ORA is very concerned about the extreme deregulation that occurred with the recent waterpower exemption to the Permit to Take Water, and in this new Mercury Regulation where new and significantly redeveloped electricity producing dams have not been addressed. These important legislative requirements were designed to ensure hydroelectric facilities are held accountable for environmental and socio-economic impacts and risks to communities and riverine ecosystems.
ORA also objects to Ontario ratepayers and/or taxpayers having to subsidize electricity pricing and capital expenditures for industry and private corporations. This Strategy focuses only on the economic benefits of doubling the harvest, without looking at the trade-offs or balancing that with equal measures to maintain a healthy environment. This is the only way to maintain the claim of sustainable forest management in Ontario.
With the warming temperatures and extreme rain and drought events that climate change is predicted to bring with increasing frequency and intensity as time passes, decision makers and legislators bear a responsibility to strengthen freshwater protection and resiliency – not weaken it. If this proposal moves forward it will be a precipitous turning point for our future with freshwater in Ontario and beyond.
You will find ORA’s submissions regarding Bill 132 here.
Check out ORA’s speech to the Standing Committee on General Government: Continue reading
With climate change impacts bearing down on us, decision makers have a responsibility to ensure the resiliency of our freshwater resources. If this proposal moves forward it will be a precipitous turning point for our future with freshwater in Ontario and beyond.
These ARA amendments are likely to intensify rather than reduce divisive land use conflicts involving new or expanded aggregate operations.
As a basic, the province must have a comprehensive approach to watershed management through flood mapping, mitigation and hazard planning and protection, including services such as wetland protection, climate change adaptation and resilience, biodiversity health and land use planning. In other words, we must be beefing up our public safety and environmental protection efforts, rather than gutting and streamlining key policy and legislation, as well as funding for our regulators.
Since this project was first proposed, a large percentage of the community of Bala Falls have been opposed to it. Citizens have lobbied, marched, picketed, petitioned and railed against this abomination being built in the heart of their town. Immediately downstream of the dam is a favourite public swimming and picnic area that draws local residents and tourists from far and wide. This project will pose a public safety risk; however, there is no Public Safety Plan – it wasn’t included in the initial Environmental Report, nor was it adequately addressed. It was unacceptable in 2012, and it’s still unacceptable – it should never have been approved in the first place.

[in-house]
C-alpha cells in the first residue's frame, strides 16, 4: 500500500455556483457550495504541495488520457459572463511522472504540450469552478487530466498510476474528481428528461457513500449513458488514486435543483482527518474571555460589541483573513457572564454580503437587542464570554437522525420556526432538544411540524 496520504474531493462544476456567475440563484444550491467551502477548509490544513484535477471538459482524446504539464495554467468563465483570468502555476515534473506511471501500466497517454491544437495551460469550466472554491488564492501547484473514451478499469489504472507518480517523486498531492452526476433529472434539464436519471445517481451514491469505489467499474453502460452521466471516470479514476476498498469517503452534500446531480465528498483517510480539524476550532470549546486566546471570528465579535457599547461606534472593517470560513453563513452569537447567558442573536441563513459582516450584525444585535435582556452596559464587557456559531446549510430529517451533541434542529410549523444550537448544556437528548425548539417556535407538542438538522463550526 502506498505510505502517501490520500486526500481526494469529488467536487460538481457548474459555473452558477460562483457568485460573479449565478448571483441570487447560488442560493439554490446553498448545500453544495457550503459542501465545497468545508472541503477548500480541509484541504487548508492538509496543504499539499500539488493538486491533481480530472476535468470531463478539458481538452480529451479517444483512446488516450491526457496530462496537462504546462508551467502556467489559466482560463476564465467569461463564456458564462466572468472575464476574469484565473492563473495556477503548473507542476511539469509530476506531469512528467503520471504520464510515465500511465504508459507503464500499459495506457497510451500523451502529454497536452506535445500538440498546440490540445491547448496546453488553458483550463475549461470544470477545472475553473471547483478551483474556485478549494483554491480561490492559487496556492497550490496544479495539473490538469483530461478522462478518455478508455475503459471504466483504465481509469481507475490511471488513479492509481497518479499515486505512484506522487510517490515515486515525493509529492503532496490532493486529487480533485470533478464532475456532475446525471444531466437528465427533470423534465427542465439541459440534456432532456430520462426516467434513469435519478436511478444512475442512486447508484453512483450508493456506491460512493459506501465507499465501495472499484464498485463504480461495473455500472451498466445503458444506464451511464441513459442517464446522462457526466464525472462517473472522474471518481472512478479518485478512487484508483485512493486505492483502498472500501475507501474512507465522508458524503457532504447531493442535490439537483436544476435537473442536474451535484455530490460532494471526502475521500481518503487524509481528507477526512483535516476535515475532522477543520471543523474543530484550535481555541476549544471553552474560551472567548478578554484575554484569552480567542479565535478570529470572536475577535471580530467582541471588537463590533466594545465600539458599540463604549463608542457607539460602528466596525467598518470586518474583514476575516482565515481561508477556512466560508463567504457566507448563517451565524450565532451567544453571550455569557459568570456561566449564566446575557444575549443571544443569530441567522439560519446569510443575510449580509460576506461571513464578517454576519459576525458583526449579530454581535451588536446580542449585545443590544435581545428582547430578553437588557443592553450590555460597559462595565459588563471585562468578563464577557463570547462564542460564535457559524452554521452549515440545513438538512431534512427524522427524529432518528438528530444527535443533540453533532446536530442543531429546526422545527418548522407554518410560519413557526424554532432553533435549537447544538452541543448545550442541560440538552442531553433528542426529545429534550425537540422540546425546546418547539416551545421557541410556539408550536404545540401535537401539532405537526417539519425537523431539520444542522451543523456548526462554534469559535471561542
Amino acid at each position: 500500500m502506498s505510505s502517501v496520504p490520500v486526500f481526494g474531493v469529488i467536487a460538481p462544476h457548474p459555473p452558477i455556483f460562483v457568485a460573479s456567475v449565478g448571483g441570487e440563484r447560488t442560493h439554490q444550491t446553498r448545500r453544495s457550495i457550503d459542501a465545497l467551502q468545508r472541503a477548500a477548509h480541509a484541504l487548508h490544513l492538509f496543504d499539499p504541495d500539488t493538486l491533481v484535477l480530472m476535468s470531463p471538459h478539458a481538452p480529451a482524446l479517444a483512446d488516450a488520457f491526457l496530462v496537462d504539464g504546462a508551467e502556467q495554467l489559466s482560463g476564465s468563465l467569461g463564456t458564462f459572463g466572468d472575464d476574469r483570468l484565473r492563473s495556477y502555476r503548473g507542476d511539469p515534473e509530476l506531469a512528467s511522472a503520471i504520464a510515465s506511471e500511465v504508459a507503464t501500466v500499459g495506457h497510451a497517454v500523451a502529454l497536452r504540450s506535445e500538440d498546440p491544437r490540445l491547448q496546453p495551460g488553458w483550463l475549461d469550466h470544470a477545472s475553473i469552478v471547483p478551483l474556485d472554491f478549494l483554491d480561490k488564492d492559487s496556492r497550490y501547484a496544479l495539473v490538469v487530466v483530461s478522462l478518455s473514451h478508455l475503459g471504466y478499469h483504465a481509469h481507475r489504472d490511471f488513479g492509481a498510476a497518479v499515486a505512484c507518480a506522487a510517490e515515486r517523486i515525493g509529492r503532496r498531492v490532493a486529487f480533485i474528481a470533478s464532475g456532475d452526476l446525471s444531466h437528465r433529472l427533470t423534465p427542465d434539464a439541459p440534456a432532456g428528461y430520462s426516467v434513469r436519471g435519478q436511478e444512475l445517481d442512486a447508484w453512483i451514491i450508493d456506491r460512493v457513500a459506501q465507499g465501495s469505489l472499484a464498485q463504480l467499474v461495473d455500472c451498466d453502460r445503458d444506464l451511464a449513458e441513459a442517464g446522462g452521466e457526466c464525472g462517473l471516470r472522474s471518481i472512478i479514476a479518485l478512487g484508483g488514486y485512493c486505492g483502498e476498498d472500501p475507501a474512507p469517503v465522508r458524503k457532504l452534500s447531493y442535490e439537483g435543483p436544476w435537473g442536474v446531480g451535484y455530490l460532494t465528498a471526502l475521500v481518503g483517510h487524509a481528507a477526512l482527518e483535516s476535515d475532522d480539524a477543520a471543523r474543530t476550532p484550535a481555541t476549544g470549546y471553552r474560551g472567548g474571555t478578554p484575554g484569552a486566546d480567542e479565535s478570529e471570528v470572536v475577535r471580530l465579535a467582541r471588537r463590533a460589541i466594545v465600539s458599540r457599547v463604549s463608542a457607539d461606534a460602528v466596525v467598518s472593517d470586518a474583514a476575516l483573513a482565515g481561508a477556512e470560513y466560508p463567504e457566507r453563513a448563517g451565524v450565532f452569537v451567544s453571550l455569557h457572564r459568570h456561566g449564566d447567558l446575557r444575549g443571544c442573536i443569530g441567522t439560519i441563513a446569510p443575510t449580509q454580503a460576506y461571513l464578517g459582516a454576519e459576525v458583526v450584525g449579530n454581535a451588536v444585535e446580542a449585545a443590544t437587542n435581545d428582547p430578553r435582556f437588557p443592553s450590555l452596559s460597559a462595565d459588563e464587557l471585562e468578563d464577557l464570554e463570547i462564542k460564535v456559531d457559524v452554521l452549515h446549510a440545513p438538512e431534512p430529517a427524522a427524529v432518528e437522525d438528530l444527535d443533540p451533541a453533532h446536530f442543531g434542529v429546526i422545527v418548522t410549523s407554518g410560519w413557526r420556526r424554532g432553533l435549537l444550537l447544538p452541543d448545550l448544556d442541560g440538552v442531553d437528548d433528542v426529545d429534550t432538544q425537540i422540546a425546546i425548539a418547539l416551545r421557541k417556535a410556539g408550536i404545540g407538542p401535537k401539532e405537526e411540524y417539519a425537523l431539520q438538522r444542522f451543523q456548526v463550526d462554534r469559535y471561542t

It is difficult to place any trust in the promises of this Plan when this government’s recent actions are reflecting something very different. Key policy and legislation were recently proposed in Bills 57 and 66 that would remove the position of the Environmental Commissioner of Ontario, bypass the Clean Water Actand several other important Acts, repeal the Toxic Reduction Act,and streamline the Endangered Species Act to support its “Open for Business” mandate. How is the government doing its part to “help our urban and rural communities and landscapes become more sustainable and resilient” when at the same time key legislation is being repealed, streamlined or bypassed?
We all had a HUGE VICTORY yesterday!! “Thank you” for taking part in ORA’s campaign to Speak Out Against Schedule 10 of Bill 66. The Ontario government reported that they will be removing Schedule 10 from Bill 66. A BIG THANKS to you and many other people, organizations and municipalities that rallied together to speak out against this regressive Bill.Continue reading
ORA submits that Schedule 5 of Bill 66 is a regressive, unwarranted and potentially risky proposal that is inconsistent with the public interest and does not adequately safeguard the health and safety of Ontarians. Does the MECP really want to set the stage for another Grassy Narrows mercury disaster? Instead, the MECP should be focusing on improving the TRA and its regulations to better protect communities.